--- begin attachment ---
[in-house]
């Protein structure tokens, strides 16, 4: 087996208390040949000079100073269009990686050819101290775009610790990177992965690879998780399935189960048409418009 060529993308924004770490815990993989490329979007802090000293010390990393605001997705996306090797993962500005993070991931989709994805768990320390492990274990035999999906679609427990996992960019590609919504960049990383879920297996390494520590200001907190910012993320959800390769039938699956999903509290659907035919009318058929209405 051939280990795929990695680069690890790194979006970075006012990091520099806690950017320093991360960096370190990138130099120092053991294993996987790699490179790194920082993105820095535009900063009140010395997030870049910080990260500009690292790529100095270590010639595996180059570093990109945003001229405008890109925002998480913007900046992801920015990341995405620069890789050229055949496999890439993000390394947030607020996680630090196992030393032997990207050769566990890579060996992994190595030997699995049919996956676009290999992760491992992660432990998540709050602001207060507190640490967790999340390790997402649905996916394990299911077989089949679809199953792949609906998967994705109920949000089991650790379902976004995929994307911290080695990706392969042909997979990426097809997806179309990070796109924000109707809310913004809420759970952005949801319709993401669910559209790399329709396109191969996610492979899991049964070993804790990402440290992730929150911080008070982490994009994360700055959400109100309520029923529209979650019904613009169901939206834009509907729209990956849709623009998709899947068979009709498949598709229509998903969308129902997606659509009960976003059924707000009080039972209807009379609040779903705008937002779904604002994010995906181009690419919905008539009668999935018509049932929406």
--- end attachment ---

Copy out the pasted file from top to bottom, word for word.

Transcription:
[in-house]
């Protein structure tokens, strides 16, 4: 087996208390040949000079100073269009990686050819101290775009610790990177992965690879998780399935189960048409418009 060529993308924004770490815990993989490329979007802090000293010390990393605001997705996306090797993962500005993070991931989709994805768990320390492990274990035999999906679609427990996992960019590609919504960049990383879920297996390494520590200001907190910012993320959800390769039938699956999903509290659907035919009318058929209405 051939280990795929990695680069690890790194979006970075006012990091520099806690950017320093991360960096370190990138130099120092053991294993996987790699490179790194920082993105820095535009900063009140010395997030870049910080990260500009690292790529100095270590010639595996180059570093990109945003001229405008890109925002998480913007900046992801920015990341995405620069890789050229055949496999890439993000390394947030607020996680630090196992030393032997990207050769566990890579060996992994190595030997699995049919996956676009290999992760491992992660432990998540709050602001207060507190640490967790999340390790997402649905996916394990299911077989089949679809199953792949609906998967994705109920949000089991650790379902976004995929994307911290080695990706392969042909997979990426097809997806179309990070796109924000109707809310913004809420759970952005949801319709993401669910559209790399329709396109191969996610492979899991049964070993804790990402440290992730929150911080008070982490994009994360700055959400109100309520029923529209979650019904613009169901939206834009509907729209990956849709623009998709899947068979009709498949598709229509998903969308129902997606659509009960976003059924707000009080039972209807009379609040779903705008937002779904604002994010995906181009690419919905008539009668999935018509049932929406």